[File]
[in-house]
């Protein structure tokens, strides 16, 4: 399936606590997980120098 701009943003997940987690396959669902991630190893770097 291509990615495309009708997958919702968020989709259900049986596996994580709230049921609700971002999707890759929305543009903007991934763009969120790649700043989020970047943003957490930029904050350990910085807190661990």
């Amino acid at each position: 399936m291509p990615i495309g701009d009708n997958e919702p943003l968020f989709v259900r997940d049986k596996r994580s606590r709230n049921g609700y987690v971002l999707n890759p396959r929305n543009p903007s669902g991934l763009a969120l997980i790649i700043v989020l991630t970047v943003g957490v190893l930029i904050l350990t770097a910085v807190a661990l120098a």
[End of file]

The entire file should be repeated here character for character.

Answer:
[in-house]
């Protein structure tokens, strides 16, 4: 399936606590997980120098 701009943003997940987690396959669902991630190893770097 291509990615495309009708997958919702968020989709259900049986596996994580709230049921609700971002999707890759929305543009903007991934763009969120790649700043989020970047943003957490930029904050350990910085807190661990």
């Amino acid at each position: 399936m291509p990615i495309g701009d009708n997958e919702p943003l968020f989709v259900r997940d049986k596996r994580s606590r709230n049921g609700y987690v971002l999707n890759p396959r929305n543009p903007s669902g991934l763009a969120l997980i790649i700043v989020l991630t970047v943003g957490v190893l930029i904050l350990t770097a910085v807190a661990l120098a």